But after Uber and Lyft threatened to cut services in Minnesota, Walz caved and vetoed the provision while announcing plans for a “working group” involving drivers, the companies, and others, that will likely suggest more moderate regulations.
“Rideshare drivers deserve fair wages and safe working conditions. I am committed to finding solutions that balance the interests of all parties, including drivers and riders,” Walz said in a May 25 statement. “This is not the right bill to achieve these goals.”
Minneapolis has independently pursued its own regulations over the past several months, according to Council Member Robin Wonsley, the lead author of the ordinance.
While Wonsley said it was unsurprising that Frey vetoed the ordinance, she said she was surprised that he “circumvented the legislative process to strike a pinky promise deal with an exploitative, out-of-state, multibillion-dollar corporation.”
Frey said Tuesday that Uber (but not Lyft) had committed to paying at least $5 per ride and rates consistent with Minneapolis’s $15 minimum wage, though it’s unclear how transparent Uber will be about driver pay—as Wonsley pointed out, the ordinance would have made the process more transparent by requiring the companies to provide drivers and riders with itemized receipts showing how much riders paid and how much drivers received from a given trip.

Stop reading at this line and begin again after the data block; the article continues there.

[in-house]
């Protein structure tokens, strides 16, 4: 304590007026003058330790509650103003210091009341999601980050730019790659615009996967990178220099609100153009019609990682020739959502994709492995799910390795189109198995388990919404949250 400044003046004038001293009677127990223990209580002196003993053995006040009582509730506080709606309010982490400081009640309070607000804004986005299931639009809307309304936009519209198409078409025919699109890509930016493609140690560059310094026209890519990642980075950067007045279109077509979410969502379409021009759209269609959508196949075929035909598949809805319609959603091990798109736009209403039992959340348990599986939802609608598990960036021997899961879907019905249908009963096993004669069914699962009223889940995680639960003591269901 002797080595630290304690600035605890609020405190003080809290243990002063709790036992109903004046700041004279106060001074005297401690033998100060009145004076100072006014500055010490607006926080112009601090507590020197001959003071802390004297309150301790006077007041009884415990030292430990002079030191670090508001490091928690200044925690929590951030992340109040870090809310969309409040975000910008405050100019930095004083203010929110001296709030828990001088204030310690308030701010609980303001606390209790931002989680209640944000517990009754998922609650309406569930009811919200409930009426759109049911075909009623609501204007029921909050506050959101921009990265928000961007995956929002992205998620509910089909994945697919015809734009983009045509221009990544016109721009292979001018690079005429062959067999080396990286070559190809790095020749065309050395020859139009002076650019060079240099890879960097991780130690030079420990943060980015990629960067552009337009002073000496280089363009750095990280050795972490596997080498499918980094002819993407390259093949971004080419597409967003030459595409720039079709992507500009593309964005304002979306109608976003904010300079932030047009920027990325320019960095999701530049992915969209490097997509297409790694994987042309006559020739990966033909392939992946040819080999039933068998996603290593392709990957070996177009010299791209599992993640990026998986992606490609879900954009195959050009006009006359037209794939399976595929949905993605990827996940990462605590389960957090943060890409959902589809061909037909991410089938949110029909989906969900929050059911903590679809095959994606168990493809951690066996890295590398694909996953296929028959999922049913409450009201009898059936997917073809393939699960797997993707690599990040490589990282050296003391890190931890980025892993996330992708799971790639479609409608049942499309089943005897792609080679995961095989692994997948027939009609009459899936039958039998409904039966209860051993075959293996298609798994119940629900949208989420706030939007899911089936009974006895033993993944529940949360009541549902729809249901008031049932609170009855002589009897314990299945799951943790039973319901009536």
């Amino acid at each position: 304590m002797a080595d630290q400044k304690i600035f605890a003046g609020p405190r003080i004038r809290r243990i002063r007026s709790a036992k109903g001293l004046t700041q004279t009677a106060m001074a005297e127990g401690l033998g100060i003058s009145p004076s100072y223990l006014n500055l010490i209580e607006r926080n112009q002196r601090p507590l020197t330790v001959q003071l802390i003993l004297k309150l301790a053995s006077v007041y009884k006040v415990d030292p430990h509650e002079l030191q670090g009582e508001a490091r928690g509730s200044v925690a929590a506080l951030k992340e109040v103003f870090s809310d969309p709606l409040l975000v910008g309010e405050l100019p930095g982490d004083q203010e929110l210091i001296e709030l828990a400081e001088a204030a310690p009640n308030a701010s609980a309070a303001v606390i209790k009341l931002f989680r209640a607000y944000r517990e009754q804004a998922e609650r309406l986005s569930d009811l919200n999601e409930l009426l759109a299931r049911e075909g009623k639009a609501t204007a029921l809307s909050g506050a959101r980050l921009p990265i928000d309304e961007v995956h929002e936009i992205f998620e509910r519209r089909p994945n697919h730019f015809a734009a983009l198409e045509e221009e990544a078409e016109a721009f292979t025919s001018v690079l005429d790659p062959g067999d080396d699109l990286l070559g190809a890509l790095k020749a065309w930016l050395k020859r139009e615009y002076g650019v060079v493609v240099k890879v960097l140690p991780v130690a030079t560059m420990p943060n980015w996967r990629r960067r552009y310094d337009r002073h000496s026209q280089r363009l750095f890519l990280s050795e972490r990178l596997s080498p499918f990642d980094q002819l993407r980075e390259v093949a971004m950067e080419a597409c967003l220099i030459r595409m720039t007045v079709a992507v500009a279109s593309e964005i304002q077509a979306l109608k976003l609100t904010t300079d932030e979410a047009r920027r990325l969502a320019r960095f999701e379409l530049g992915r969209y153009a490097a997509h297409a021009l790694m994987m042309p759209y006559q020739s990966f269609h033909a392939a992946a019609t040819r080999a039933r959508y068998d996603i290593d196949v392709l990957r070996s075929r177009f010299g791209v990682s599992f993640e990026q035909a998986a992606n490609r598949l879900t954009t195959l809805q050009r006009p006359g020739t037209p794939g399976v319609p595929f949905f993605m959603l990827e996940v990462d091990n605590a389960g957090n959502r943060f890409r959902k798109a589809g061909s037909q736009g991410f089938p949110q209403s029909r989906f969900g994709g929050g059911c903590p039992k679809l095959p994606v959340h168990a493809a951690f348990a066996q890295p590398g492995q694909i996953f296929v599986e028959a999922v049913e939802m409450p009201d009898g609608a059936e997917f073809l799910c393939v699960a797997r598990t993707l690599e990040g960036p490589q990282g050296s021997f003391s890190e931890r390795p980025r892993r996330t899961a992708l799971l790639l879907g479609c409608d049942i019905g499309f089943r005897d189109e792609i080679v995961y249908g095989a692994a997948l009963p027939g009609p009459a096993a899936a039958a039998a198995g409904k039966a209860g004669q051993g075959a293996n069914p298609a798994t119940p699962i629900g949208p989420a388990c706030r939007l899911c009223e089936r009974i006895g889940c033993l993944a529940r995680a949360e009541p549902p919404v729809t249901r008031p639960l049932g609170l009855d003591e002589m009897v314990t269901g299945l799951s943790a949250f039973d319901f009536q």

In lieu of signing the ordinance, Frey said in a statement that “in the coming weeks, we will work in partnership with all stakeholders to do our homework, deliberate, and make sure we put together an ordinance that is data-driven and clearly articulates policies based on known impacts, not speculation.”
Frey’s move was praised in statements from both Uber and Lyft. “Mayor Frey was right to listen to drivers, riders and our communities and reject the proposal,” a Lyft spokesperson said, according to KARE 11. “By attempting to jam through this deeply-flawed bill in less than a month, it threatened rideshare operating within the city.”
Wonsley said the fight isn’t over. “We’re gonna continue following the lead of drivers, which is what prompted us to even bring forward this in the first place,” she told More Perfect Union. “Drivers have been raising these concerns for years. And we want to make sure that we’re following their lead, and also make it clear that we’re not done with the legislative process.”
Ali, the MULDA president and founder, said that while drivers are frustrated and disappointed by the two defeats, he hopes something good comes out of the governor’s commission.
“I’m someone who believes in a second chance, so I don’t give up easily,” Ali told More Perfect Union. “What I’m trying to do is to learn all the angles of this commission and work with the commission, and make sure that we are doing the right thing for hardworking drivers. And hopefully, something positive will come out.”